Gerald H. Haug


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Gerald Haug is a paleoclimatologist, geologist and paleoceanographer. He studies the development of the Earth climate over thousands to millions of years. He analyses sediment cores from the sea floor and lakes, amongst several other climate archives. The chemical composition of the different sediment layers provides clues to the prevailing climatic conditions at the time of deposition. This allows quantitative reconstructions of past climate conditions and the underlying processes in the ocean, atmosphere and climate system.

The findings of paleoclimate research play a central role in the investigation of the causes of climate change and climate threshold levels, but especially with regard to understanding the dynamics of the climate system. Haug and his team were thus able to show that a more stable physical stratification of the water surface in the sub-arctic North Pacific, as well as in the Southern Ocean around the Arctic, reduced the biological activity of the cold periods. Questions about the reversibility of such abrupt climate thresholds are of considerable importance for the estimation of future climate scenarios especially in times of rapidly rising atmospheric greenhouse gas concentrations and the concomitant global warming.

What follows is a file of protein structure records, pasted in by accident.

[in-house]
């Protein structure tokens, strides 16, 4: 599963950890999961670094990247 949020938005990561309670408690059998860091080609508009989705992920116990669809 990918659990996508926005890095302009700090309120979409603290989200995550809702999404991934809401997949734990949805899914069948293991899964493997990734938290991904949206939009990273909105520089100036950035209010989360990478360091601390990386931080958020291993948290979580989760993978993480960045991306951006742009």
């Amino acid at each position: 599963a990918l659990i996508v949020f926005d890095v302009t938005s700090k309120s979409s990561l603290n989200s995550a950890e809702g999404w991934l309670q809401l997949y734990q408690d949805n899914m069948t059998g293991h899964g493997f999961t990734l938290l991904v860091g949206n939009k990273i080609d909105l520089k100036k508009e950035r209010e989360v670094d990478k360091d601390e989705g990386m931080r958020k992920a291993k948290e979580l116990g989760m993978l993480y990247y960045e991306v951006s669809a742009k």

In addition, Haug studied the interactions between climate and cultures. By investigating core samples from off the coast of Venezuela he was able to find evidence of historical periods of drought that were correlated in time with the fall of the Mayan civilization. Haug also found clues to the impact of climate change on historical developments in other regions, such as a relationship between times of weakened monsoons and the demise of several Chinese dynasties.